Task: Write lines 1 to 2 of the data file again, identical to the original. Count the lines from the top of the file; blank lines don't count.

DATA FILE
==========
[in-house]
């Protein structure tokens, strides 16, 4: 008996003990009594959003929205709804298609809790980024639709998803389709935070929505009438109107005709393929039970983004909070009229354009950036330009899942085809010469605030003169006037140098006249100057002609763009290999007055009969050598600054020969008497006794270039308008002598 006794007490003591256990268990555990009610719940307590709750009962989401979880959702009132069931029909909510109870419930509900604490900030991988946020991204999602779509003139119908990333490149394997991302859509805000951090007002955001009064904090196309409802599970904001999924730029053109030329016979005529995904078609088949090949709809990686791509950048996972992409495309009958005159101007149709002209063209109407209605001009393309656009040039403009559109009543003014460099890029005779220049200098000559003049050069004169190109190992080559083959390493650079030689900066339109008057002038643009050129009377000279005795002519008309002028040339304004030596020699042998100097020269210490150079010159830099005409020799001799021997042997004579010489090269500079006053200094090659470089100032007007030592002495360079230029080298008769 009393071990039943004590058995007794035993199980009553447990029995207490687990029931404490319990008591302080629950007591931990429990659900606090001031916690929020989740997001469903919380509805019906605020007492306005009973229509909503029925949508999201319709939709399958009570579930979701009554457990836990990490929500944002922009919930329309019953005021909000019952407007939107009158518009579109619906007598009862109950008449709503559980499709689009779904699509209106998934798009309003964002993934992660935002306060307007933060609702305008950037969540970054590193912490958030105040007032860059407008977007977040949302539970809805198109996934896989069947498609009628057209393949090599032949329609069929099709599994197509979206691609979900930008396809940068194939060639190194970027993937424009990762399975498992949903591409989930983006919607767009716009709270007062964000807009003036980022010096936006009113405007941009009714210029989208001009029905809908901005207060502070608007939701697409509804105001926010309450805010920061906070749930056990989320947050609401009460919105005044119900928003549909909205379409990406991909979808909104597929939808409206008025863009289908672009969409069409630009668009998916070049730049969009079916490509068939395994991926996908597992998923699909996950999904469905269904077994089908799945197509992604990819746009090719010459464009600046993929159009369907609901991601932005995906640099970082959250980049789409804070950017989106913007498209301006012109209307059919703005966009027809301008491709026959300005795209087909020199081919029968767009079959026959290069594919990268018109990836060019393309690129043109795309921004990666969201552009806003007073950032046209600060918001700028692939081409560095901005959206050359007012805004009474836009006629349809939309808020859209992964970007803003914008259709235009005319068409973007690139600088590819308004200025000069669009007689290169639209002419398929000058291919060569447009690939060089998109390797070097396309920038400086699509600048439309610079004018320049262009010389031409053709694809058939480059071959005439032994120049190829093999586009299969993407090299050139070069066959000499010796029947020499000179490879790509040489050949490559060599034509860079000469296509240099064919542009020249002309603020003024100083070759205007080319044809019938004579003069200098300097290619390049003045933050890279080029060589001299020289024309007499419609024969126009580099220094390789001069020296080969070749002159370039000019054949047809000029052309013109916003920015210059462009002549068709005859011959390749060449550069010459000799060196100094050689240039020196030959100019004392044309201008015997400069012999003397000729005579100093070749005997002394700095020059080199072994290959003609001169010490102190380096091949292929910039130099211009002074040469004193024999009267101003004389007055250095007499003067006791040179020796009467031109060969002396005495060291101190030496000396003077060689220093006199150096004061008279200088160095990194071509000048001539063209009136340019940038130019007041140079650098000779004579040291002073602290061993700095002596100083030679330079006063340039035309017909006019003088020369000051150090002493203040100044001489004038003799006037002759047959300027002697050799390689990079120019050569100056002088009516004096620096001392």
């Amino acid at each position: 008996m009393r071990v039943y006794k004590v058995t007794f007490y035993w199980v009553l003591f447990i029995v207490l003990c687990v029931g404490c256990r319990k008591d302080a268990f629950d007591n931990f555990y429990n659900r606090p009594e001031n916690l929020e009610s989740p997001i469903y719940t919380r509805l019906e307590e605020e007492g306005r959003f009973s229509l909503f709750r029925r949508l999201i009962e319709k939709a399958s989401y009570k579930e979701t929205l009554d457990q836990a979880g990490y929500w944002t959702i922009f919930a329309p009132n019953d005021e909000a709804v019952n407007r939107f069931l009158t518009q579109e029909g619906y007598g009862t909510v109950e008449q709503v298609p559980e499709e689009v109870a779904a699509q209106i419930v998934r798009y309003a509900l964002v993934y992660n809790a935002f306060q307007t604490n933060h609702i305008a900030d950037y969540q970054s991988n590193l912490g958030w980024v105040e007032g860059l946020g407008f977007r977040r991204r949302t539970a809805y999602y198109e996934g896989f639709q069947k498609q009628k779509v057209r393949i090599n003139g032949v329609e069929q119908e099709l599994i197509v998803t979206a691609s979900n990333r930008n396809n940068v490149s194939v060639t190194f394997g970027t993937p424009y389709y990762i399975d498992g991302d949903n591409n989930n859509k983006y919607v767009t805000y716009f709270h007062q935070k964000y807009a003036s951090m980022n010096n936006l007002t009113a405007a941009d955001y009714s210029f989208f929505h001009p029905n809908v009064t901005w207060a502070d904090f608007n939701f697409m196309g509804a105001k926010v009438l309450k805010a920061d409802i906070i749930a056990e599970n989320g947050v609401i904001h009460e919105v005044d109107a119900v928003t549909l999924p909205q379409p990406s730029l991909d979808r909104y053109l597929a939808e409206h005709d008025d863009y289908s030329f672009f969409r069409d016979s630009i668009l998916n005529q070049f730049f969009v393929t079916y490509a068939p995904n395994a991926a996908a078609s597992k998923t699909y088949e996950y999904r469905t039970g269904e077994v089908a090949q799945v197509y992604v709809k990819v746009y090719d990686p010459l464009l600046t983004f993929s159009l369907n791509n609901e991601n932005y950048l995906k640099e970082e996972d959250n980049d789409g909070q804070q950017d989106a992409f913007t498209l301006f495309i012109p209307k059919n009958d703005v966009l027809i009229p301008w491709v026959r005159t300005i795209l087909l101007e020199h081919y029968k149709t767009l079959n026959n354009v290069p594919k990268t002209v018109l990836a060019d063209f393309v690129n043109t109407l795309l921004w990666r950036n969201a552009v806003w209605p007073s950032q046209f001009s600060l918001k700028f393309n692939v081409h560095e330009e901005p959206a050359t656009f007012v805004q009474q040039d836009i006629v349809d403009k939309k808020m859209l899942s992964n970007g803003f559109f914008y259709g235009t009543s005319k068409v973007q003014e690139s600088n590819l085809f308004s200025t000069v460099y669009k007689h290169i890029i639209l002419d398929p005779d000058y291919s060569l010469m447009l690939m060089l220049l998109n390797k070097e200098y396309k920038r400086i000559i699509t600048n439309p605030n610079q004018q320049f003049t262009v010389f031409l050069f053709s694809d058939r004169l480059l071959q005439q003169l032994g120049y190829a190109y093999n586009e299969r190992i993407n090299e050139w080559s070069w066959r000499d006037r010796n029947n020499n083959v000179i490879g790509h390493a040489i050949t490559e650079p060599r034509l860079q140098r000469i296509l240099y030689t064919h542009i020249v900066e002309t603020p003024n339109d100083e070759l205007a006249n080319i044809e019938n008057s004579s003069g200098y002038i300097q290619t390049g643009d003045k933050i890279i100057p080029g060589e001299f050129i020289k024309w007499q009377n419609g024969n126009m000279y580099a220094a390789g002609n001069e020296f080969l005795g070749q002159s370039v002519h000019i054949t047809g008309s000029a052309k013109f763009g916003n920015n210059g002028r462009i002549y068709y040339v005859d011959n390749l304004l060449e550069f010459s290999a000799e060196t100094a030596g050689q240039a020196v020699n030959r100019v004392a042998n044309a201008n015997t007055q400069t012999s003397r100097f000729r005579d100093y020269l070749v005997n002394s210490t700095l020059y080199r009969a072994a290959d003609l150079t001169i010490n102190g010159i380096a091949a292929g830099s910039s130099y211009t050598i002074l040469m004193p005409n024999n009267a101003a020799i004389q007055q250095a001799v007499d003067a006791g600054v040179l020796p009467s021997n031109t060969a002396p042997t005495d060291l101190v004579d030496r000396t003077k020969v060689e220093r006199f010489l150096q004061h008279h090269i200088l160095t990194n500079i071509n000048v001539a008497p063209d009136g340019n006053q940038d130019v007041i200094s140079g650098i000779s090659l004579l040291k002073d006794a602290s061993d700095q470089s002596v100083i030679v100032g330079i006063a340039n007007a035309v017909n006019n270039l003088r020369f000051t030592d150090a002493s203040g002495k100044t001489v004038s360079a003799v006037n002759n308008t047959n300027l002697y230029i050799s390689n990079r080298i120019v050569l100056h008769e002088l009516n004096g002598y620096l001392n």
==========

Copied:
[in-house]
């Protein structure tokens, strides 16, 4: 008996003990009594959003929205709804298609809790980024639709998803389709935070929505009438109107005709393929039970983004909070009229354009950036330009899942085809010469605030003169006037140098006249100057002609763009290999007055009969050598600054020969008497006794270039308008002598 006794007490003591256990268990555990009610719940307590709750009962989401979880959702009132069931029909909510109870419930509900604490900030991988946020991204999602779509003139119908990333490149394997991302859509805000951090007002955001009064904090196309409802599970904001999924730029053109030329016979005529995904078609088949090949709809990686791509950048996972992409495309009958005159101007149709002209063209109407209605001009393309656009040039403009559109009543003014460099890029005779220049200098000559003049050069004169190109190992080559083959390493650079030689900066339109008057002038643009050129009377000279005795002519008309002028040339304004030596020699042998100097020269210490150079010159830099005409020799001799021997042997004579010489090269500079006053200094090659470089100032007007030592002495360079230029080298008769 009393071990039943004590058995007794035993199980009553447990029995207490687990029931404490319990008591302080629950007591931990429990659900606090001031916690929020989740997001469903919380509805019906605020007492306005009973229509909503029925949508999201319709939709399958009570579930979701009554457990836990990490929500944002922009919930329309019953005021909000019952407007939107009158518009579109619906007598009862109950008449709503559980499709689009779904699509209106998934798009309003964002993934992660935002306060307007933060609702305008950037969540970054590193912490958030105040007032860059407008977007977040949302539970809805198109996934896989069947498609009628057209393949090599032949329609069929099709599994197509979206691609979900930008396809940068194939060639190194970027993937424009990762399975498992949903591409989930983006919607767009716009709270007062964000807009003036980022010096936006009113405007941009009714210029989208001009029905809908901005207060502070608007939701697409509804105001926010309450805010920061906070749930056990989320947050609401009460919105005044119900928003549909909205379409990406991909979808909104597929939808409206008025863009289908672009969409069409630009668009998916070049730049969009079916490509068939395994991926996908597992998923699909996950999904469905269904077994089908799945197509992604990819746009090719010459464009600046993929159009369907609901991601932005995906640099970082959250980049789409804070950017989106913007498209301006012109209307059919703005966009027809301008491709026959300005795209087909020199081919029968767009079959026959290069594919990268018109990836060019393309690129043109795309921004990666969201552009806003007073950032046209600060918001700028692939081409560095901005959206050359007012805004009474836009006629349809939309808020859209992964970007803003914008259709235009005319068409973007690139600088590819308004200025000069669009007689290169639209002419398929000058291919060569447009690939060089998109390797070097396309920038400086699509600048439309610079004018320049262009010389031409053709694809058939480059071959005439032994120049190829093999586009299969993407090299050139070069066959000499010796029947020499000179490879790509040489050949490559060599034509860079000469296509240099064919542009020249002309603020003024100083070759205007080319044809019938004579003069200098300097290619390049003045933050890279080029060589001299020289024309007499419609024969126009580099220094390789001069020296080969070749002159370039000019054949047809000029052309013109916003920015210059462009002549068709005859011959390749060449550069010459000799060196100094050689240039020196030959100019004392044309201008015997400069012999003397000729005579100093070749005997002394700095020059080199072994290959003609001169010490102190380096091949292929910039130099211009002074040469004193024999009267101003004389007055250095007499003067006791040179020796009467031109060969002396005495060291101190030496000396003077060689220093006199150096004061008279200088160095990194071509000048001539063209009136340019940038130019007041140079650098000779004579040291002073602290061993700095002596100083030679330079006063340039035309017909006019003088020369000051150090002493203040100044001489004038003799006037002759047959300027002697050799390689990079120019050569100056002088009516004096620096001392």